Rookie standout Lexie Laing is carrying on the family legacy with the NWHL's Boston Pride

Her two older sisters, Brianna and Denna, have pulled on the Pride jersey in the past, but the youngest of the Laing siblings is making her own distinct mark on the NWHL.
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Michelle Jay/NWHL

Michelle Jay/NWHL

When asked about her lineage in the NWHL, Lexie Laing has a quip at the ready, the joke right on the tip of her tongue. The youngest of the Laing sisters, the 24-year-old sibling of former Boston Pride goaltender Brianna Laing and forward Denna Laing, Lexie points out that not only does the 2019-20 campaign mark the third season in which one of the Laings has suited up for the Pride, it makes it so that all three have played in the odd years. Denna played in Year One of the NWHL, Brianna in Year Three and Lexie made her debut this season, Year Five.

“Oh, you think you can get rid of a Laing,” Lexie said. “But then you get one right back the next year. We just don't go away.”

Fact of the matter, though, is the Pride would have it no other way. That’s particularly true with the way the youngest Laing has performed throughout the first 18 games of her career.

After captaining Harvard in her final collegiate campaign and posting a career-best eight goals and 26 points for the Crimson last season, Laing has come into the NWHL and slotted into the middle of the Pride lineup without missing so much as a step. On an offensively overpowering Boston team – the Pride have a league-high 63 goals, 33 more than the next-highest scoring outfit – Laing has been consistent in her production. Her 11 goals put her in a tie for third on the Pride and sixth in the NWHL. Her 23 points are more than all but two of her teammates and three players in the circuit.

“Tori (Sullivan) and Carlee (Toews), my two linemates, are both huge factors because they're both great players,” Laing said about her offensive output this season. “I think right from the moment they put us together, we clicked really well. We have an attitude of, 'Let's just go out there and play. If we score, who cares. That'd be great.’…That’s refreshing. We don't feel a pressure to produce, so it's kind of been nice because that's been what's happening for our line.”

Laing did acknowledge that there’s more to the line’s production than their laidback approach, however, noting the speed-first mentality all three possess and the unselfish mentality with which they play. That spreads defenders and opens shooting lanes. It also hasn’t hurt that the Pride’s top line – Jillian Dempsey, McKenna Brand and Christina Putigna – takes some attention away from the second unit, but Laing is quick to point out that the entire Pride lineup can simply overwhelm opposing defenses.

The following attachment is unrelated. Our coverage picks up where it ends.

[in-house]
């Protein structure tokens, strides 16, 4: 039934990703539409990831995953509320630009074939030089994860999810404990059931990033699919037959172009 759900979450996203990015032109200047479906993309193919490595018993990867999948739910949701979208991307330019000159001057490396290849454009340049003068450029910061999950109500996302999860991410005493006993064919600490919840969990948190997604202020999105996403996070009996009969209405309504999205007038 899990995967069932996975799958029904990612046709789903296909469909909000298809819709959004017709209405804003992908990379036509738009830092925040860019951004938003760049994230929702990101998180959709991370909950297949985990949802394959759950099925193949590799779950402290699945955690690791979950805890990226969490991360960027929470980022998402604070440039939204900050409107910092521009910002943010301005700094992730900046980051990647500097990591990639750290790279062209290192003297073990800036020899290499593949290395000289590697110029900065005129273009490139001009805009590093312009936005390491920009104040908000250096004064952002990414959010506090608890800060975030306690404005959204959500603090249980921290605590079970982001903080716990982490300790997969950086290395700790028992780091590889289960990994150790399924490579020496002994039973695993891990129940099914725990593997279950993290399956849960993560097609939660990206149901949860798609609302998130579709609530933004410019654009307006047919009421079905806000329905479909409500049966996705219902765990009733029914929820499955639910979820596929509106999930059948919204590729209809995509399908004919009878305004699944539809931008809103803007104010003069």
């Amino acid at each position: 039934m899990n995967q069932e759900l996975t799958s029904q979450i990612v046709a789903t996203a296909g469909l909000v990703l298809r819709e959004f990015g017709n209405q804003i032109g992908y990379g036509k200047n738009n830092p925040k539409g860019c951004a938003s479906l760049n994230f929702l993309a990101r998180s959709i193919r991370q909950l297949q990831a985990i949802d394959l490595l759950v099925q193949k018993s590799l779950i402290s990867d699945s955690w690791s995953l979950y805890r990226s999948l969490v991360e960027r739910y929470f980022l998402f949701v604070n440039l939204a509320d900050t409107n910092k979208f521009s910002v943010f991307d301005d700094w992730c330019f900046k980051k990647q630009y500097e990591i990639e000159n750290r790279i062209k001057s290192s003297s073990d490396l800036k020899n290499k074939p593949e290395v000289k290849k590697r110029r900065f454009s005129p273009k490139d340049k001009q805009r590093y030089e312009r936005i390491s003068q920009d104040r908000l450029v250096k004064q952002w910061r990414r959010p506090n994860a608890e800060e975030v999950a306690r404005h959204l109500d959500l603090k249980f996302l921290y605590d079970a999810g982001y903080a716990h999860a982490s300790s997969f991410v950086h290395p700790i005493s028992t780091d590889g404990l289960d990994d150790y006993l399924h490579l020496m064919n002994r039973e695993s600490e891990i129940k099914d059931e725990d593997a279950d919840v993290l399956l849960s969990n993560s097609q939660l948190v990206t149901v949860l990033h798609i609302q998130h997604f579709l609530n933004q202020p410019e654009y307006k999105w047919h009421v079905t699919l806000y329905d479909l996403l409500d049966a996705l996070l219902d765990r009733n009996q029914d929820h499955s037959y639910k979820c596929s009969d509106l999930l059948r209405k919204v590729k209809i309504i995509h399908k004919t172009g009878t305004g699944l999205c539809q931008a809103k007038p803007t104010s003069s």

“We're not considered a one-two punch. It's a constant. We're always attacking,” Laing said. “There's not a line on our team that's the 'easier line.' We're constantly attacking, pressuring the other team.”

That’s been key in helping the Pride run roughshod over the rest of the league. Last weekend’s defeat of the Connecticut Whale gave Boston a perfect 18-0-0 record and the longest winning streak in NWHL history. And fittingly, the record-setting victory came on “Denna Day,” the annual outing in which the Pride honor and fundraise for the eldest of the Laing sisters, who suffered a tragic spinal cord injury while playing for the Pride during a 2015 inter-league outdoor game against the CWHL’s Les Canadiennes de Montreal.

For Lexie, who scored in late in the first frame of the weekend win, her big sister’s presence on “Denna Day” is telling about what she means to the league and to the Pride. “I just think it speaks a lot to the Pride organization that she's still involved year after year,” Laing said. “It's not, 'Oh, yeah, this is a thing that happened,' and forget about it years later. They make a conscious effort to bring (Denna) into everything they do.”

And by everything, Laing means everything. Denna has been around the team throughout the season, at practices and at games and at team events. In a sense, it has provided the youngest and the oldest Laing sister with a first-of-its-kind experience. “Because we have such a big age gap, I've never been on a team playing with her,” Laing said. “That's something we would always look forward to during summers when we would go to my dad's summer camp. It’s definitely special for me…It’s cool to see how she leads and inspires other people on my team.”

The support of her sister, as well as the on- and off-ice support of the Pride players around her, has also helped propel the NWHL’s latest Laing into another experience that will be a first – not just for herself, but also for the three Laings who have come through the league.

When the league announced its all-star selections earlier this month, Laing found herself scooped up to be a part of Team Dempsey and one of the Pride’s league-high eight selections. It’s the first time one of the three Laing sisters will appear on an NWHL all-star squad, and it’s all the more fitting Laing will do so in front of friends and family when the weekend’s events take place on Feb. 8-9 at Boston’s Warrior Ice Arena, home of the Pride.

“It's a major honor,” she said. “I didn't really expect it, to be honest. I think it just made me recognize that all the hard work that I am putting in during practices and in games, showing up every day, is definitely working.”

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